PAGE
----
In the past five years, there has been a significant shift in customer expectations across industries and geographies. Customers now demand real-time information and more control over their supply chain experience. Based on a 2022 survey of 1,370 people in 12 countries conducted by the Digital Supply Chain, the new customer seeks personalized products and services, transparent pricing, and adherence to social values. The emergence of the “new customer” requires companies to adapt their supply chains to meet these new demands, or else face potential risks.

Business models are rapidly changing to meet the expectations of the new customer. Brands are supplementing their traditional wholesale channels by going direct-to-customer in categories ranging from liquor to razor blades. Platform businesses are expanding from ridesharing and vacation rentals to at-home food delivery. Even traditional market leaders in product segments such as eyewear are under pressure from innovative brands, forcing them to explore direct-to-customer (DTC) sales channels.


Read part 2: The supply chain is the hub for creating new constellations of value

Read part 3: Unlocking competitive advantage through strategic data sharing


Technology is driving the change in two distinct and interconnected ways. Most important, individuals now expect technology to deliver a frictionless purchasing experience. They also expect visibility into where their product is and when it will be delivered. Many individuals go one step further and want to know where a product is made, the related working conditions and its impact on the environment. They are consciously beginning to integrate ESG considerations into their purchasing decisions. They expect a high level of visibility and transparency from the companies they do business with.

Second, these new customers are also “new employees” in the sense that they bring their personal expectations and, in many cases, their socially conscious selves into the workplace. They want to work for companies that have a high level of visibility and transparency, and they want their company to require this from their suppliers.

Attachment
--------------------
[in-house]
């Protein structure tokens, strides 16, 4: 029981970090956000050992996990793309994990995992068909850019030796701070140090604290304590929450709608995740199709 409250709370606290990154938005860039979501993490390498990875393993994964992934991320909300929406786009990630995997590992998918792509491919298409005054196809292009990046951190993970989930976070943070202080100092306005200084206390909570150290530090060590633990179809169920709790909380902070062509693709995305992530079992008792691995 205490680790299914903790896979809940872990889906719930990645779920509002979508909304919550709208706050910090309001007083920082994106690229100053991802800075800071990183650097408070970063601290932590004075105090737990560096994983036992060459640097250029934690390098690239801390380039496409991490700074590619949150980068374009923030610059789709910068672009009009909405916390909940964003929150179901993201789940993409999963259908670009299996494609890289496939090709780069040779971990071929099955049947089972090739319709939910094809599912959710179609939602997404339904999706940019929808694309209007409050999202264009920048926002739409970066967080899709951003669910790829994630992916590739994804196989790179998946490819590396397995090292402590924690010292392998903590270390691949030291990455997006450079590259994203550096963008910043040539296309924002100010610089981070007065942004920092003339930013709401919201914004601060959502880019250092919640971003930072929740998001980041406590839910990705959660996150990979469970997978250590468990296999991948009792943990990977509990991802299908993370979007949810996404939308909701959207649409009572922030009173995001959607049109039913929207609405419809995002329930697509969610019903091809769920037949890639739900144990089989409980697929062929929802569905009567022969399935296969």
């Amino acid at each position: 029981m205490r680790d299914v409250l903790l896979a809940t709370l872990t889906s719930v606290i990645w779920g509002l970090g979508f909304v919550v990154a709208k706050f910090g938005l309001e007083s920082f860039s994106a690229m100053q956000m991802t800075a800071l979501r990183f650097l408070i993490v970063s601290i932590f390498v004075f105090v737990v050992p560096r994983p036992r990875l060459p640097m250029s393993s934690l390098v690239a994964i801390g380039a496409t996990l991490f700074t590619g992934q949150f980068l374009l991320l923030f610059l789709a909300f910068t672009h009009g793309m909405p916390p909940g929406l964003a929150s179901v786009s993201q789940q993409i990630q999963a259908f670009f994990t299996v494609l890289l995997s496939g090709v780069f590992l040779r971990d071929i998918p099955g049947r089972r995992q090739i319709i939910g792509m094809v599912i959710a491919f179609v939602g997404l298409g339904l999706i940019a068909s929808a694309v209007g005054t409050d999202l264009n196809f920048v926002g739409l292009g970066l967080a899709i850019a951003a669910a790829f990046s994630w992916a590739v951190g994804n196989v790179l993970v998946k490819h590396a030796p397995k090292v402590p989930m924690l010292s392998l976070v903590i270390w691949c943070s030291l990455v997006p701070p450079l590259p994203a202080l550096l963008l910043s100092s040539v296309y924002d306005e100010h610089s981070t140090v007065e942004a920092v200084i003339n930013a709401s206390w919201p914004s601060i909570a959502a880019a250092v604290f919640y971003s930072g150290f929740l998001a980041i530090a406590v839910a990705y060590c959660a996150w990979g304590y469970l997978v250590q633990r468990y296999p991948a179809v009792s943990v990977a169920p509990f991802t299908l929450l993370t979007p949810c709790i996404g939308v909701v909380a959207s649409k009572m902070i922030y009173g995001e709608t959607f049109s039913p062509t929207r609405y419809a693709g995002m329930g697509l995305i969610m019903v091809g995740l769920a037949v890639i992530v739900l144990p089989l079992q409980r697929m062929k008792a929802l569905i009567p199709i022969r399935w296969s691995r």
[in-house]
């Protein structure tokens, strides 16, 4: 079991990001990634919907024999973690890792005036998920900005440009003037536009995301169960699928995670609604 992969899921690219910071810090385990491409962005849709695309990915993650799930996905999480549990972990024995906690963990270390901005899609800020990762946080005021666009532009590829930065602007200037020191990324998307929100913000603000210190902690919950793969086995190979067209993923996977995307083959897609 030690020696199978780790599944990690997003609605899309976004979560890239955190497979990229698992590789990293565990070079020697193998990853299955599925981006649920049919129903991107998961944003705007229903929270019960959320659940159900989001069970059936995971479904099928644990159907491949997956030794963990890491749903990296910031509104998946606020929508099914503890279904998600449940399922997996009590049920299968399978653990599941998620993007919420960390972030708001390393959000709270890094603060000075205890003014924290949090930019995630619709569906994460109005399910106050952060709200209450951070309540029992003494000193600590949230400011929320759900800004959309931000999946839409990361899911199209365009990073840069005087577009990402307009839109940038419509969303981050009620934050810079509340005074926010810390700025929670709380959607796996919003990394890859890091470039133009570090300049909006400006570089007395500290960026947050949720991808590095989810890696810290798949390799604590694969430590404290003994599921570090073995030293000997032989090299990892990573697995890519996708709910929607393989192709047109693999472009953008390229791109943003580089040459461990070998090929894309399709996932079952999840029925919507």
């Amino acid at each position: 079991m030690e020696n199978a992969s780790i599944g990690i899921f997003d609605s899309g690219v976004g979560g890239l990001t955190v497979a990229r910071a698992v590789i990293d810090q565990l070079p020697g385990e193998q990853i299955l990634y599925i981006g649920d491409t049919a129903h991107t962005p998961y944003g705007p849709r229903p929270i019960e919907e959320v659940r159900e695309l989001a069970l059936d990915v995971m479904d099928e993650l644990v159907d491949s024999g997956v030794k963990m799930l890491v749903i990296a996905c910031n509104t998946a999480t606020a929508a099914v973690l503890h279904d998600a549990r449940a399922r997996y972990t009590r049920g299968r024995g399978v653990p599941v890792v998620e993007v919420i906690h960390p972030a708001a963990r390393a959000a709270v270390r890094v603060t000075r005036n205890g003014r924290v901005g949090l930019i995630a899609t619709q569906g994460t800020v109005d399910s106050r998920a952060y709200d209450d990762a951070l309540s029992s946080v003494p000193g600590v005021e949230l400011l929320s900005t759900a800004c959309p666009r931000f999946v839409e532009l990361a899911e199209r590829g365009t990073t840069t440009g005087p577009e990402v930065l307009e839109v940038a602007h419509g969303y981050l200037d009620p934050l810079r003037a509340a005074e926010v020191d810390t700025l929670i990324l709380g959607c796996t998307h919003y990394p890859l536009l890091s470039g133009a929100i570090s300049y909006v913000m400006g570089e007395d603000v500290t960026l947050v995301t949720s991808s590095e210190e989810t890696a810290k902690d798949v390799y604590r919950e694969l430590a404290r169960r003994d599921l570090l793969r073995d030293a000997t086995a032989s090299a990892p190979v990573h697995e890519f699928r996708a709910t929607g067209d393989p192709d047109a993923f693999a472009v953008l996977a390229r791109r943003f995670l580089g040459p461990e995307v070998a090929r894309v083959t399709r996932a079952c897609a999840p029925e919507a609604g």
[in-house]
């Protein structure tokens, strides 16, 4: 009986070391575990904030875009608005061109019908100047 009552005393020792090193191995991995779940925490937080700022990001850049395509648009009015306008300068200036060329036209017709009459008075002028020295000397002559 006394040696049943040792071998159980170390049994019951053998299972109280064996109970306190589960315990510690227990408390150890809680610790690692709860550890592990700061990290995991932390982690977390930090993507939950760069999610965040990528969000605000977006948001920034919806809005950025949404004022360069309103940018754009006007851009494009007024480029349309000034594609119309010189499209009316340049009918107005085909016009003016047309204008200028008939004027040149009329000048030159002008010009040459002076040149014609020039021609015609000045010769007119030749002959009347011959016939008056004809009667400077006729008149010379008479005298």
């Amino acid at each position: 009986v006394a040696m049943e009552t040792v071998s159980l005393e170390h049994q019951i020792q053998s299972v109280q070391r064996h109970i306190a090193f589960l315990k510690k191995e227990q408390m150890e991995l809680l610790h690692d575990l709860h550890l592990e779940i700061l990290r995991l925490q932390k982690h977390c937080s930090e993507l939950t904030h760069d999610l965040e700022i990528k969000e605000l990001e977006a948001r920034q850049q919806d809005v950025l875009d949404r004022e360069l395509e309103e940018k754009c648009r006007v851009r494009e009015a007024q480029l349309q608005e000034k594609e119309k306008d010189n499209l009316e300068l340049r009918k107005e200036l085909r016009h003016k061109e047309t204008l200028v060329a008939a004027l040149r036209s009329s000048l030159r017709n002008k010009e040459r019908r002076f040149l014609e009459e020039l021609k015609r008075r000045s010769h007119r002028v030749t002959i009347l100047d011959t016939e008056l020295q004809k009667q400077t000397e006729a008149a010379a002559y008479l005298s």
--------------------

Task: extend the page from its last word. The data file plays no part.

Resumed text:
The intersection with ESG

Meeting the needs of the new customer is blurring the lines between B2B and B2C. Just as consumers expect more transparency, companies are demanding the same from their suppliers. What are the labor conditions in your factory? What are you doing to reduce your carbon-emissions? How mature are your controls for managing business and ESG risks?

Companies are seeking to develop a lasting and more intimate relationship with customers through the collection and analysis of data about their choices and preferences. The goal is to go beyond simply satisfying customers to developing and retaining “happy and loyal customers.” The direct-to-customer business model shift is one of the primary ways to do this. A happy customer is willing to pay the same or more for your product and then shares their positive experience with others. A loyal customer always comes to you first for what they have been buying and looks to you first for any related product or service.

For a growing number of consumers and business customers, ESG is now one of the brand attributes that influences their purchasing decision, therefore creating happy and loyal customers requires the integration of ESG into the supply chain function. For companies buying from companies, it is now abundantly clear that no one company can meet their ESG goals without the collaboration of their suppliers and logistics providers. In more and more industries ESG criteria are part of the B2B supplier selection process.

Supply chain leadership is at the center of this powerful convergence. Savvy supply chain leaders will work to capitalize on the intersection of the new customer and ESG by becoming the hub of new flexible supply chain models and new data sharing strategies. The result will be creating a long-term competitive advantage for your company.

The next articles in this series will provide practical guidance on actions supply chains leaders can take now.

About the authors:

Craig Moss is executive vice president of Ethisphere and director of the Digital Supply Chain Institute David Kurz is senior fellow at the Digital Supply Chain Institute and associate clinical professor at Drexel University